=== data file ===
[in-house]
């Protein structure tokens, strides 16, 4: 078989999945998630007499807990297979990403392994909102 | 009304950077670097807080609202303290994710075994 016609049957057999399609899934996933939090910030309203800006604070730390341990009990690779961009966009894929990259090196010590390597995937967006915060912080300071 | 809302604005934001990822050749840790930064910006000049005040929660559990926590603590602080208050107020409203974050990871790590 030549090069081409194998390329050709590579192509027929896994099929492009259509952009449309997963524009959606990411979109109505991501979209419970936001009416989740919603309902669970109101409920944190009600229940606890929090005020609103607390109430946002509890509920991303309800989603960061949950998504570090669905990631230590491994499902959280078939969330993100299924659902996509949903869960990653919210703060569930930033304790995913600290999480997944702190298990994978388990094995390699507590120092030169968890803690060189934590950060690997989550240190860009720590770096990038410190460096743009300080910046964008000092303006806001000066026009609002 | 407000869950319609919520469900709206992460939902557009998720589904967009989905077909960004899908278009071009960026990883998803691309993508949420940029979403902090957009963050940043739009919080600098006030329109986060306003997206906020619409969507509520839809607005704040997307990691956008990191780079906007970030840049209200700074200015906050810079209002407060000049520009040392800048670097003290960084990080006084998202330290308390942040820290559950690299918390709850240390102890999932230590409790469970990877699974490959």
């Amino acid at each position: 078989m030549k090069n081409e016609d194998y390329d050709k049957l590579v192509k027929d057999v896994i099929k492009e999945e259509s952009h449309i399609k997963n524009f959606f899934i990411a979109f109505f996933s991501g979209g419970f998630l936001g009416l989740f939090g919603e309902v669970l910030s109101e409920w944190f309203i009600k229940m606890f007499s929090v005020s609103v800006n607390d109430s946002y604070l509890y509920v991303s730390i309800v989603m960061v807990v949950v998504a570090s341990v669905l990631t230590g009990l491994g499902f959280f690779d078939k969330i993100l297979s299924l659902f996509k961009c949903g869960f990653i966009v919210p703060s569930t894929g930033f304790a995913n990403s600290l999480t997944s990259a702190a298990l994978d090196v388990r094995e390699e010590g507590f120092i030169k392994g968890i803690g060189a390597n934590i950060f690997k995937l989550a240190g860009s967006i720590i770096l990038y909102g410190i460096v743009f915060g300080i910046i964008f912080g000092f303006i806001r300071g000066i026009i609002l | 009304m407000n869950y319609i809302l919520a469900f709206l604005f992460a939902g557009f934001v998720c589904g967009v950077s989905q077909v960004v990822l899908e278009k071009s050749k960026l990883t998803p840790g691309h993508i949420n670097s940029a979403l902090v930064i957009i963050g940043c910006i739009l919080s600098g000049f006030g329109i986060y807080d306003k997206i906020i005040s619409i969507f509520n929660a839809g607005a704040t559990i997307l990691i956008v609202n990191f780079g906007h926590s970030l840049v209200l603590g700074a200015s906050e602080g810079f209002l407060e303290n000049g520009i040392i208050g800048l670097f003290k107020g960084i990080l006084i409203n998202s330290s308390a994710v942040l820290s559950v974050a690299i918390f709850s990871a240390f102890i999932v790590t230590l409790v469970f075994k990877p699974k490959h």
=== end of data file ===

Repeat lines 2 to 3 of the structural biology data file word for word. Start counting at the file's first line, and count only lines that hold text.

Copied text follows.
């Protein structure tokens, strides 16, 4: 078989999945998630007499807990297979990403392994909102 | 009304950077670097807080609202303290994710075994 016609049957057999399609899934996933939090910030309203800006604070730390341990009990690779961009966009894929990259090196010590390597995937967006915060912080300071 | 809302604005934001990822050749840790930064910006000049005040929660559990926590603590602080208050107020409203974050990871790590 030549090069081409194998390329050709590579192509027929896994099929492009259509952009449309997963524009959606990411979109109505991501979209419970936001009416989740919603309902669970109101409920944190009600229940606890929090005020609103607390109430946002509890509920991303309800989603960061949950998504570090669905990631230590491994499902959280078939969330993100299924659902996509949903869960990653919210703060569930930033304790995913600290999480997944702190298990994978388990094995390699507590120092030169968890803690060189934590950060690997989550240190860009720590770096990038410190460096743009300080910046964008000092303006806001000066026009609002 | 407000869950319609919520469900709206992460939902557009998720589904967009989905077909960004899908278009071009960026990883998803691309993508949420940029979403902090957009963050940043739009919080600098006030329109986060306003997206906020619409969507509520839809607005704040997307990691956008990191780079906007970030840049209200700074200015906050810079209002407060000049520009040392800048670097003290960084990080006084998202330290308390942040820290559950690299918390709850240390102890999932230590409790469970990877699974490959």
């Amino acid at each position: 078989m030549k090069n081409e016609d194998y390329d050709k049957l590579v192509k027929d057999v896994i099929k492009e999945e259509s952009h449309i399609k997963n524009f959606f899934i990411a979109f109505f996933s991501g979209g419970f998630l936001g009416l989740f939090g919603e309902v669970l910030s109101e409920w944190f309203i009600k229940m606890f007499s929090v005020s609103v800006n607390d109430s946002y604070l509890y509920v991303s730390i309800v989603m960061v807990v949950v998504a570090s341990v669905l990631t230590g009990l491994g499902f959280f690779d078939k969330i993100l297979s299924l659902f996509k961009c949903g869960f990653i966009v919210p703060s569930t894929g930033f304790a995913n990403s600290l999480t997944s990259a702190a298990l994978d090196v388990r094995e390699e010590g507590f120092i030169k392994g968890i803690g060189a390597n934590i950060f690997k995937l989550a240190g860009s967006i720590i770096l990038y909102g410190i460096v743009f915060g300080i910046i964008f912080g000092f303006i806001r300071g000066i026009i609002l | 009304m407000n869950y319609i809302l919520a469900f709206l604005f992460a939902g557009f934001v998720c589904g967009v950077s989905q077909v960004v990822l899908e278009k071009s050749k960026l990883t998803p840790g691309h993508i949420n670097s940029a979403l902090v930064i957009i963050g940043c910006i739009l919080s600098g000049f006030g329109i986060y807080d306003k997206i906020i005040s619409i969507f509520n929660a839809g607005a704040t559990i997307l990691i956008v609202n990191f780079g906007h926590s970030l840049v209200l603590g700074a200015s906050e602080g810079f209002l407060e303290n000049g520009i040392i208050g800048l670097f003290k107020g960084i990080l006084i409203n998202s330290s308390a994710v942040l820290s559950v974050a690299i918390f709850s990871a240390f102890i999932v790590t230590l409790v469970f075994k990877p699974k490959h």